Swiss Parliament calls for a Commodity Trading Act and wants the Enforcement of Sanctions against Russia inspected

Today, the National Council adopted a proposal, which called for a report on the enforcement and monitoring of sanctions against Russia in the Swiss commodity sector. According to the proposal of its Foreign Affairs Committee (APK-N), the current voluntary approach puts Switzerland’s reputation at risk. The Federal Council must now identify and rectify specific deficiencies in the embargoes against Russian oil and coal. Additionally, a motion from the Swiss Socialist Party (SP) was accepted yesterday, demanding legal rules for commodity trading. This could create the basis for a supervisory authority for this high-risk sector, as advocated by Public Eye for nearly a decade.

On 21 September, the National Council adopted (with a vote of 135 to 50) a proposal submitted by Hans-Peter Portmann (FDP) and Nicolas Walder (Green party) on behalf of the Foreign Affairs Committee. It calls for a report on "the extent to which sanctions against Russia in the raw commodity sector are currently being complied with and where deficiencies still exist." With this move, a broad parliamentary majority is finally responding to the increasing criticism in Switzerland and abroad regarding the Federal Council's lax handling of the scandal-ridden commodity industry in the context of Russia's attack on Ukraine. 

The most urgent need for political action is in the trade of Russian oil, which has been subjected to a price cap since late 2022. This mechanism, aimed at limiting the Russian government's revenues from oil exports, can only be effective if the relevant authorities – in Switzerland, the State Secretariate for Economy (SECO) – also carry out controls. Oil traders in Geneva, who were selling an estimated 50-60% of all Russian oil as recently as early 2022, had little to fear from this, as Public Eye investigations revealed in March. Meanwhile, numerous new companies, whose sources of funding and beneficiaries are unknown, have transformed this opaque sector into a virtual black box. Furthermore, a loophole in the embargo law seems to allow Swiss companies to bypass sanctions through supposedly independent foreign subsidiaries.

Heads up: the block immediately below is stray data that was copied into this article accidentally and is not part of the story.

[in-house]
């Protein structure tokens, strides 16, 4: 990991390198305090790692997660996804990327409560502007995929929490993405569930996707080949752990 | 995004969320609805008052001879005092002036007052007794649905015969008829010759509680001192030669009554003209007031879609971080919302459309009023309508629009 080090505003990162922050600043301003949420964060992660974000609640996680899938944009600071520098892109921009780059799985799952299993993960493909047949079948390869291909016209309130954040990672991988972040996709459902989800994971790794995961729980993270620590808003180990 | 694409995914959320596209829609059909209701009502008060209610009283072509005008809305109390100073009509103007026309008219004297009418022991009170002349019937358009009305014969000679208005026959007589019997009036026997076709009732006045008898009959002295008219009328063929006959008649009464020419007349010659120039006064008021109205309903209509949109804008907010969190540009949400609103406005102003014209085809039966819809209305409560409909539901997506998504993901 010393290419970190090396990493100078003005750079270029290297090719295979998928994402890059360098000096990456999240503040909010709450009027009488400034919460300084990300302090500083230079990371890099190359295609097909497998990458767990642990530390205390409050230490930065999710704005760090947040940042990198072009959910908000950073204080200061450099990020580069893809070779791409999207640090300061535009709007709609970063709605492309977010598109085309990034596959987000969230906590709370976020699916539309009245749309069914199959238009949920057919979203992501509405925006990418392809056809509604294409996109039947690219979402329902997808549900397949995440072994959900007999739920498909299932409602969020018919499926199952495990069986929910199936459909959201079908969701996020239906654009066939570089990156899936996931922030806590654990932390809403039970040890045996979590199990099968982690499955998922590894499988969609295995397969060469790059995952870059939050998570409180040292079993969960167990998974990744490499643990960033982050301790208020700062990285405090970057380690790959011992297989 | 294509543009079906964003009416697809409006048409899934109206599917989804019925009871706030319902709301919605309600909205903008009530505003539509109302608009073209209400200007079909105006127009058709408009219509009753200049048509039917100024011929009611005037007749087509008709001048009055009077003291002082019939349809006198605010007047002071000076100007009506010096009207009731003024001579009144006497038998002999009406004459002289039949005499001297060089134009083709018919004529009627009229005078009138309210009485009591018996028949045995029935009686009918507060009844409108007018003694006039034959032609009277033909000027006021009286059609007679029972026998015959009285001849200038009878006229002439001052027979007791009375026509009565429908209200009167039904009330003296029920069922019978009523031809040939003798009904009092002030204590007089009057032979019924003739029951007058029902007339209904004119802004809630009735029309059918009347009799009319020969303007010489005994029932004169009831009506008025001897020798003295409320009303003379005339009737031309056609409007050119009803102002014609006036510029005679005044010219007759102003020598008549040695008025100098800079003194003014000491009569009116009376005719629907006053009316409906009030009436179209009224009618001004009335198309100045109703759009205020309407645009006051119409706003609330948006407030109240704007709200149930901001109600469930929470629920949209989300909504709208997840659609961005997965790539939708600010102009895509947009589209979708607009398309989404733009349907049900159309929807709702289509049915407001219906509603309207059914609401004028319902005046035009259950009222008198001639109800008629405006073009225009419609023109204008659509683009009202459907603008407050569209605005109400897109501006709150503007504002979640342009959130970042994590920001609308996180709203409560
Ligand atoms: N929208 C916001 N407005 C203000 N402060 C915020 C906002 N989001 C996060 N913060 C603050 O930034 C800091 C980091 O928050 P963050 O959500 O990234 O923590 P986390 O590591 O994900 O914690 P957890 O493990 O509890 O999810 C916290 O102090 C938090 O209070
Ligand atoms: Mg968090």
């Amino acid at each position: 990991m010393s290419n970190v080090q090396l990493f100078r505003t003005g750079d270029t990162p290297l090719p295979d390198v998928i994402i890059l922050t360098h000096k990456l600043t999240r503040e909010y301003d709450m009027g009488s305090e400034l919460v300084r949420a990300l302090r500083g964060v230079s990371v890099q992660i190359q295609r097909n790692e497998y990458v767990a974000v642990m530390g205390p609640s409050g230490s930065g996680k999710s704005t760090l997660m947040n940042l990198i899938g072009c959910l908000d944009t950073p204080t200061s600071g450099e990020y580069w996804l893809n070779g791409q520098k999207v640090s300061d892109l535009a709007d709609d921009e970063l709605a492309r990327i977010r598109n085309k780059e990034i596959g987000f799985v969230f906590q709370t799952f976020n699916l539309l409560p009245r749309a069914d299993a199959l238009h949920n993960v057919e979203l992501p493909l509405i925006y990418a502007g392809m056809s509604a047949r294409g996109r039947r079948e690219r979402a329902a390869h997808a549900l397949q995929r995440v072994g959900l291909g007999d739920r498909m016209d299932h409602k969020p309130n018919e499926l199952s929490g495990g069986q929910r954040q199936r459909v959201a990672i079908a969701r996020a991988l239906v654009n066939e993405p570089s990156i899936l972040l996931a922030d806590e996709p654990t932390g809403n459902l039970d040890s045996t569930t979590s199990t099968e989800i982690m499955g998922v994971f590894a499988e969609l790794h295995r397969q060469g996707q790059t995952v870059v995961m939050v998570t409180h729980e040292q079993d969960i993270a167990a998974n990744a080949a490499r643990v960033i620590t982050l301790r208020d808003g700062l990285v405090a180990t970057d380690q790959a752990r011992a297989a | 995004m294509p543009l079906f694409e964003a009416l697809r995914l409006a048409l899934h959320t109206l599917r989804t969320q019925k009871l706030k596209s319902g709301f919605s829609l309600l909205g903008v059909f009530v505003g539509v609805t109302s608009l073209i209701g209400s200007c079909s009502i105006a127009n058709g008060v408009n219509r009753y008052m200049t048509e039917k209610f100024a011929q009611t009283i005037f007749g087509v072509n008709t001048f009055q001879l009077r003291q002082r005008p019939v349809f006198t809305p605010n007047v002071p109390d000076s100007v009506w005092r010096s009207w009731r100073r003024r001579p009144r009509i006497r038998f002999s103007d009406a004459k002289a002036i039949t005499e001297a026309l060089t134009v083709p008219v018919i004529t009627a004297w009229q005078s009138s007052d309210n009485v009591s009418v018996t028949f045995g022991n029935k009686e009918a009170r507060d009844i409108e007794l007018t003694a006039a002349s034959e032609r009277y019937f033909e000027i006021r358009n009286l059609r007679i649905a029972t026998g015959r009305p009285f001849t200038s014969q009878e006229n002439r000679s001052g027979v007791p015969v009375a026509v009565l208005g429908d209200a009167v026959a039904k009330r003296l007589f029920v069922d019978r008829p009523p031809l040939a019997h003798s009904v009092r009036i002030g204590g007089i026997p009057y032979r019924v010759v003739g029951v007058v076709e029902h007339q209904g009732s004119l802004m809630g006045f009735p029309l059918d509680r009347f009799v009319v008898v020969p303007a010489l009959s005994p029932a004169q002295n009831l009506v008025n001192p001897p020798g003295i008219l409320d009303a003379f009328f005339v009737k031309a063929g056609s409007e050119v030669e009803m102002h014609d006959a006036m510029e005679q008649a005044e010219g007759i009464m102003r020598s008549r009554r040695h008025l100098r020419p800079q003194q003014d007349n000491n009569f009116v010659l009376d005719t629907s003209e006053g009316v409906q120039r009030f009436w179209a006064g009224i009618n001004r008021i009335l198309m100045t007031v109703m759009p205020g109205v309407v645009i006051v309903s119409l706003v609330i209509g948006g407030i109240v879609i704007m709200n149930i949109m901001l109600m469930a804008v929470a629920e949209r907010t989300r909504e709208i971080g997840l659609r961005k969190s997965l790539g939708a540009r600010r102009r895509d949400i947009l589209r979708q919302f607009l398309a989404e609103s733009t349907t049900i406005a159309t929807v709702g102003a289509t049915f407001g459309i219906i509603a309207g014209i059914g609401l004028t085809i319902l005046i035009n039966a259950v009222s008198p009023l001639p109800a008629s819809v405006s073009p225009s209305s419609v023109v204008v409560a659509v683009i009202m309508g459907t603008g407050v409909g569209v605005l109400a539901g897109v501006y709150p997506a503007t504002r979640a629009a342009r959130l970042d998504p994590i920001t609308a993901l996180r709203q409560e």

Since April 2022, the trade of coal from Russia has also been sanctioned. Public Eye has shown that up to that point, three-quarters of Russian exports of the largest climate killer were processed in Zug and eastern Switzerland. There is a need to clarify whether and how these coal traders continue to operate, as their business model has become ostensibly obsolete due to the coal embargo. 

However, sanctions evasion is only the latest risk emanating from the Swiss commodity trading hub. It took the geopolitical upheaval following Russia's attack on Ukraine for the National Council to finally acknowledge the urgent need for regulation. It also did so on 20 September with the demand for specific legislation on commodity trading. The motion submitted by the Socialist Party at the start of the full-scale invasion of Ukraine was approved by a majority of 101 to 89 in the lower chamber and must now be passed by the upper chamber, the Council of States. 

Since 2014, Public Eye has been calling for a Swiss legal framework specifically tailored to the commodity sector and a supervisory authority to monitor its implementation. The National Council has now made a first step to finally set in motion the long overdue regulation of the commodity sector. 

For further information, please contact: 

Oliver Classen, Media Director, +41 44 277 79 06, 
Robert Bachmann, Commodity Expert, +41 44 277 79 22,